Richard Mille created a stir this year at SIHH 2017 with the launch of the RM 50-03 McLaren F1, the lightest split-seconds chronograph ever made at just 40 gm. The avant-garde watchmaking brand known for its technical innovations and highly engineered cases and movements are now partners with famed F1 constructor McLaren-Honda and the RM 50-03 is the first timepiece borne out of this relationship. But it’s not just about ultralight sports watches; over the years Richard Mille has slowly been expanding its women’s line and as the average age of the buyer drops to the low-40s, the brand has been reaping the benefits of its unique approach that combines haute horology and avant-garde technologies. We spoke to the Peter Harrison, the brand’s CEO for EMEA region.
Harrison is also the founder and chief executive of Redgrave Luxury, the sole distributor for Richard Mille in Europe, the Middle East and Africa. Richard Mille Europe is in fact a joint venture between the brand and distributor Redgrave Luxury. It’s a unique arrangement that has benefitted both parties. As a distributor, Redgrave Luxury has secured the rights for Richard Mille to be the timing partner for the Yas Marina circuit in Abu Dhabi and Manchester City Football Club. Harrison believes that this arrangement ensures that the distributor is 100 per cent invested in the future of the brand.
On the new RM 50-03 McLaren F1
HARRISON: It’s interesting because I’ve been in the watch business a long time and I’ve seen a lot of F1 partnerships, but this is the first time I’ve heard people say there seems to be a genuine collaboration. This is not just about branding and a logo here or there. We’ve worked together McLaren, especially on the use of Graphene. We worked with their engineers, Richard [Mille] went to Manchester University to get an idea of the science behind this new material – to see what we could use. And the response has been a great.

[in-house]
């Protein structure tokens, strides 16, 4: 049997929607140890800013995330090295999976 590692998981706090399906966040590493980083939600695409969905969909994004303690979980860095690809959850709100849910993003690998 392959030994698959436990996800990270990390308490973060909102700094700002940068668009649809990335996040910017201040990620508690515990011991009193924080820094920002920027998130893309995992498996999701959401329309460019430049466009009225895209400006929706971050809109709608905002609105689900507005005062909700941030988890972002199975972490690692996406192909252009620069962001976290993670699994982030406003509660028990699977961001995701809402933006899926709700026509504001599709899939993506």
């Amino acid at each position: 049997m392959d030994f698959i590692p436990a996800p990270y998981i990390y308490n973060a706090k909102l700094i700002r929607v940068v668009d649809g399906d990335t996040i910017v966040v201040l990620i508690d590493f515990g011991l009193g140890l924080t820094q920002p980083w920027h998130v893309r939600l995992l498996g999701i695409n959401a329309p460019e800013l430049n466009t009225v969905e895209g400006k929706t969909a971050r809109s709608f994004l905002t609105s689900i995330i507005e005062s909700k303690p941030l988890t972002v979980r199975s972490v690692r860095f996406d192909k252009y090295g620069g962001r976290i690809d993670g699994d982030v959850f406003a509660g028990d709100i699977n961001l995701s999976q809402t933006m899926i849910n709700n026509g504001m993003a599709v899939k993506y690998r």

On creating ultralight sports watches
You have to look back to the watch we created for Rafael Nadal. All the watches we have created have been lightweight. From using carbon nano baseplates, grade-5 titanium cases, there’s always been this intention of creating ultralight sports watches. And then we created the RM027 for Nadal, the first mechanical watch with a tourbillon under 20 gm. It was only natural that we make a split-seconds chronograph watch for racing.
On the high cost of using innovative materials
Graphene is too expensive to roll out on production models immediately. It’s a bit like what happens in the automobile industry. I am old enough to remember when cars first had electric windows, back then it was only seen in expensive luxury cars. Cool stuff like parking sensors, heads-up displays and the sort were only seen in luxury cars. But eventually these technologies trickled down to more production models. In the case of Graphene, the cost of manufacturing is very high so it’s unlikely that we’ll be rolling it out in other models anytime soon. It’s like titanium. The grade-5 titanium used in our cases is polished and finished by hand. I think there are some 20 different processes to create these screws.
A kilogram of screws is CHF 20 million. OK, it’s a lot of screws, but it’s still an expensive process. It’s actually more expensive for us to produce a watch case in grade 5-titanium than in gold because machining grade-5 titanium is an expensive process but we couldn’t price it more than gold because the market wouldn’t allow it – people will say, ‘But gold is the more expensive metal’. Yes it is, but it’s a lot easier to work with gold.
The Middle East market is resilient and strong